Everyone wants a good deal in the stock market. But you won't find undiscovered value in high-flying growth stocks that have massive expectations already built into their prices. General Motors (NYSE:GM) and Dollar General (NYSE:DG) are good alternatives for bargain-hungry investors. Let's dig deeper to find out why these companies can leverage their established brands to pivot to new opportunities in electric vehicles and discount retail. 

1. General Motors 

With a trailing price-to-earnings (P/E) ratio of 22, General Motors is a compelling value compared to the S&P 500 average of 38. The large-cap American automaker is known for its iconic auto brands like Cadillac, GMC, and Chevrolet. But its future could be defined by electric vehicles -- making the stock an attractive alternative to faster-growing rivals like Tesla, which already has massive expectations built into its stock price. 

Bull's eye on dollar symbol.

Image source: Getty Images.

Analysts at Markets and Markets expect the electric-vehicle market to grow at a compound annual growth rate (CAGR) of 21% until 2030 because of favorable government policies and evolving social attitudes. GM doesn't plan on missing the opportunity. The automaker says it is committed to an "all-electric future." Management plans to spend at least $27 billion to develop 30 electric and autonomous vehicles by 2025. 

Last week, GM unveiled its all-new EV600 electric delivery van, which is scheduled to go on sale later this year. The vehicle will be the first of many to launch through the company's BrightDrop subsidiary. BrightDrop will offer a range of electric products for commercial customers, not just vehicles, according to Pam Fletcher, GM's vice president of innovation.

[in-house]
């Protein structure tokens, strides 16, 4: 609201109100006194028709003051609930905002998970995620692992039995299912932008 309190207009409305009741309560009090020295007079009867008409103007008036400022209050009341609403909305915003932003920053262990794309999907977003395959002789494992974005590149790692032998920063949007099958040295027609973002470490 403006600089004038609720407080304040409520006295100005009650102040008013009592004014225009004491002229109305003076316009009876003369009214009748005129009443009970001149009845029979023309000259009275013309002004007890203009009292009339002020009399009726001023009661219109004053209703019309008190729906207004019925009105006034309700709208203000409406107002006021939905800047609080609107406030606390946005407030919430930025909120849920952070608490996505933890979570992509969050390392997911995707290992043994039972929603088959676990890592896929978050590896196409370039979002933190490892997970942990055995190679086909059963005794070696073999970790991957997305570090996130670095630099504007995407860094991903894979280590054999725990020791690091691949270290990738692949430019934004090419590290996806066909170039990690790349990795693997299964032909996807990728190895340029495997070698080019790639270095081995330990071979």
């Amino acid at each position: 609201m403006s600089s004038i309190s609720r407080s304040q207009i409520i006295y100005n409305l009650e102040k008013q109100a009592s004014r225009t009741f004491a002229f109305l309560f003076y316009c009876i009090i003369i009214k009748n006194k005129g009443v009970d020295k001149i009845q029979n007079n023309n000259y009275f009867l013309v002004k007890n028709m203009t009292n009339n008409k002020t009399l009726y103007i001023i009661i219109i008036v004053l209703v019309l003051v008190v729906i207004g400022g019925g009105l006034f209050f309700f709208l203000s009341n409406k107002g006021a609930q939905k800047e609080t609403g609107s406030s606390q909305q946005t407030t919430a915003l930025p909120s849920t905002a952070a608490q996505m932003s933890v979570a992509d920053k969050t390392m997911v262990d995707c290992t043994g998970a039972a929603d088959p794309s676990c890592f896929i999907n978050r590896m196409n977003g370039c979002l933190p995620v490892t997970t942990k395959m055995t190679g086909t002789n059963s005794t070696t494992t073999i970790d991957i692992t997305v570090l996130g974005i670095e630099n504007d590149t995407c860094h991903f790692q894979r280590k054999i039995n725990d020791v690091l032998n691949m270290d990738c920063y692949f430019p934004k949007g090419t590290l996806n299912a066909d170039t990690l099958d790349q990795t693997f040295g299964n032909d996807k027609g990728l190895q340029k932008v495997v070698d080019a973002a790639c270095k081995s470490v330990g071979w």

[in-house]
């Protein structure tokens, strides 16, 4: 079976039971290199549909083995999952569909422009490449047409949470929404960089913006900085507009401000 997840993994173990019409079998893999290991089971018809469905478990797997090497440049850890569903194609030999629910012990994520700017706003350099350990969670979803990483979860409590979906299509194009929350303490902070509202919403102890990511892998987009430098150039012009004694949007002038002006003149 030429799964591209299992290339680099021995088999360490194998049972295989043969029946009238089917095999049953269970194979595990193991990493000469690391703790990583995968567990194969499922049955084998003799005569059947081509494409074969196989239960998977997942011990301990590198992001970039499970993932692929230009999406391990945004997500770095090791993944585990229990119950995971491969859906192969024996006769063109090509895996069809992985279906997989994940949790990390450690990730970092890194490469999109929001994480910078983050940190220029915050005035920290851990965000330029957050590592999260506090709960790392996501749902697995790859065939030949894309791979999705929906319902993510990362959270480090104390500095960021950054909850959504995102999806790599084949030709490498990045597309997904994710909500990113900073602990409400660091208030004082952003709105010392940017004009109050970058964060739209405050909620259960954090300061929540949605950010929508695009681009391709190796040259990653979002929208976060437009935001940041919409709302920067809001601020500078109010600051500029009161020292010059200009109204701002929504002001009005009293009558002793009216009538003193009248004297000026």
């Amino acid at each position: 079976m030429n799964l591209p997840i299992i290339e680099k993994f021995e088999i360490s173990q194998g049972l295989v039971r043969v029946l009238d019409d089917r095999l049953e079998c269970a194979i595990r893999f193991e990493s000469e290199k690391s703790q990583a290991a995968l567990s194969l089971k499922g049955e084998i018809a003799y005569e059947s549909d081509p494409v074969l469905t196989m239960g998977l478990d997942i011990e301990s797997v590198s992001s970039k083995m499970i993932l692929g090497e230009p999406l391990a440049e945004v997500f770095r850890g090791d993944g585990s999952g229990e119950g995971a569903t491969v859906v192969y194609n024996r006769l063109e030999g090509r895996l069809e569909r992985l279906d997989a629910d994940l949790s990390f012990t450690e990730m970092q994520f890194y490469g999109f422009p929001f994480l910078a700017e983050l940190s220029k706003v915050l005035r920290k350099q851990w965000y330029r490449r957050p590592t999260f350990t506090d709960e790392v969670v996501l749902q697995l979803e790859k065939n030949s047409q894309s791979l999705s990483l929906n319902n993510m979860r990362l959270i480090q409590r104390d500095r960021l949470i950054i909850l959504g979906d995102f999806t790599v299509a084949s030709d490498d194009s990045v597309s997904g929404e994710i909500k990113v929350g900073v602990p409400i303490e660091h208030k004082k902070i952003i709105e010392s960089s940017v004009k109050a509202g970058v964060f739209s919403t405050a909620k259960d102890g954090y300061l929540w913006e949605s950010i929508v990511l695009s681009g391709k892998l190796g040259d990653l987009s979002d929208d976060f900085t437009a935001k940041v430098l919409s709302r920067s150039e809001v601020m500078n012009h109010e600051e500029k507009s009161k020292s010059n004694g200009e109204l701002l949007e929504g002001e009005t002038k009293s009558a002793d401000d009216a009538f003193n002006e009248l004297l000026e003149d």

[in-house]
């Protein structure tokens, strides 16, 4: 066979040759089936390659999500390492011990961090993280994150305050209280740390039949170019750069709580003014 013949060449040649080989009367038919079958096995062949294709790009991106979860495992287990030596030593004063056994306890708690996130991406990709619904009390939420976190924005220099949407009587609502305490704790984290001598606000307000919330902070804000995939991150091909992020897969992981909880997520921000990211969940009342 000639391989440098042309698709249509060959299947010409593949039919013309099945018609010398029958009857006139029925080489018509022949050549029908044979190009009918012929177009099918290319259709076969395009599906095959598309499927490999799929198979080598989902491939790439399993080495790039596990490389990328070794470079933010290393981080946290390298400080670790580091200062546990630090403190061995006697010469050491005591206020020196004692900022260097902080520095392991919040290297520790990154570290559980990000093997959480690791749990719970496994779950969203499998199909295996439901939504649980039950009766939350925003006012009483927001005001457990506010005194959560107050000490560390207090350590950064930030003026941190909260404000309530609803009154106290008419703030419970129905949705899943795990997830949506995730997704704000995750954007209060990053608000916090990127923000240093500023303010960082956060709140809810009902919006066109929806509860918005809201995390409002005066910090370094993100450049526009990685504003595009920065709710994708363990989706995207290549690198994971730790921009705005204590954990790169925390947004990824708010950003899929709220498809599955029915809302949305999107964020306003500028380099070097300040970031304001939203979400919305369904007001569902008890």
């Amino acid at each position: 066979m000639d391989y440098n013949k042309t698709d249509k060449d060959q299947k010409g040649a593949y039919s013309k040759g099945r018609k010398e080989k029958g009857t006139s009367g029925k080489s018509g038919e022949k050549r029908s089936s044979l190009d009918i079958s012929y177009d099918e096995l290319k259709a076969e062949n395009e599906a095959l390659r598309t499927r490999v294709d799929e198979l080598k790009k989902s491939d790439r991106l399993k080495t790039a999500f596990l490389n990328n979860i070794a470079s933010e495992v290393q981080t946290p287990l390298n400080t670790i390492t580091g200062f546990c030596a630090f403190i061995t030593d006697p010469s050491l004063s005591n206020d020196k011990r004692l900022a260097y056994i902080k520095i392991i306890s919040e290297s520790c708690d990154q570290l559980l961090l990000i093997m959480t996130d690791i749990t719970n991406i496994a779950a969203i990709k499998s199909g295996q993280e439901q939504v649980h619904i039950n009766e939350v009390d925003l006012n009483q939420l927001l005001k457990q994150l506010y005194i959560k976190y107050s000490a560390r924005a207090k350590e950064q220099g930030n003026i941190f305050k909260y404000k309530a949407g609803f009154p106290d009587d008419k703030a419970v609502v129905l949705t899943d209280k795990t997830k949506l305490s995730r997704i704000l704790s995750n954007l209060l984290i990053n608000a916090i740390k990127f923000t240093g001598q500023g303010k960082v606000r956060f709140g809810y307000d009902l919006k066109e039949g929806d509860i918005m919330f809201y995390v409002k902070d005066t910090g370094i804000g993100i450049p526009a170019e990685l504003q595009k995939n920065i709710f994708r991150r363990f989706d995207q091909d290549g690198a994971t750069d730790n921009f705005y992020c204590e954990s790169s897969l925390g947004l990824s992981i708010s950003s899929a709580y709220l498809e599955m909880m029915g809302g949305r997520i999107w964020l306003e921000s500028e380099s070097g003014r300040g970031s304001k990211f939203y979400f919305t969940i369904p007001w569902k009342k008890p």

It's hard to compare GM (with its P/E multiple of 22 and market cap of $72 billion) to Tesla, which boasts a trailing P/E of around 1,600 and a market cap of roughly $800 billion. Put mildly, Tesla's valuation is unusually optimistic, and the company seems to have decades of projected growth already baked into its stock price. GM is a better alternative for investors who want to bet on the promising electric vehicle industry without the hype and speculation. 

2. Dollar General 

Retail may not be the most exciting industry in the economy, but it can be a gold mine for value investors. Retail is full of modestly valued companies with business models that can perform well in any economic environment. Dollar General is a top retail stock because of its low valuation and competitive business strategy. 

Unlike "true" dollar stores like Dollar Tree, which sell almost everything for $1 or less, Dollar General is more flexible with its pricing. This strategy helps the company stock a wide range of items and outperform its rival on efficiency metrics. According to research company Statista, Dollar General generated net sales of $237 per square foot of retail space compared to just $196 per square foot at Dollar Tree. 

Dollar General stock looks like a bargain, with a trailing P/E ratio of 21, compared to 27 for Dollar Tree and 91 for Amazon

Last quarter, Dollar General's net sales jumped 17% to $8.2 billion and earnings per share (EPS) increased by 63% to $2.31 as more customers turned to discount stores during the coronavirus pandemic. Management plans to continue the momentum by pivoting to new growth opportunities such as DG Pickup, which will allow customers to complete their orders online. 

Better safe than sorry 

It may be tempting to buy shares in hyped-up growth companies with soaring stock prices. But those companies are often priced for perfection. Things can end badly for investors if they don't live up to the market's overly optimistic expectations. 

Modestly-valued stocks like GM and Dollar General can allow you to tap into the same opportunities -- in this case, electric vehicles and discount retail -- without as much risk of a speculative crash.

This article represents the opinion of the writer, who may disagree with the “official” recommendation position of a Motley Fool premium advisory service. We’re motley! Questioning an investing thesis -- even one of our own -- helps us all think critically about investing and make decisions that help us become smarter, happier, and richer.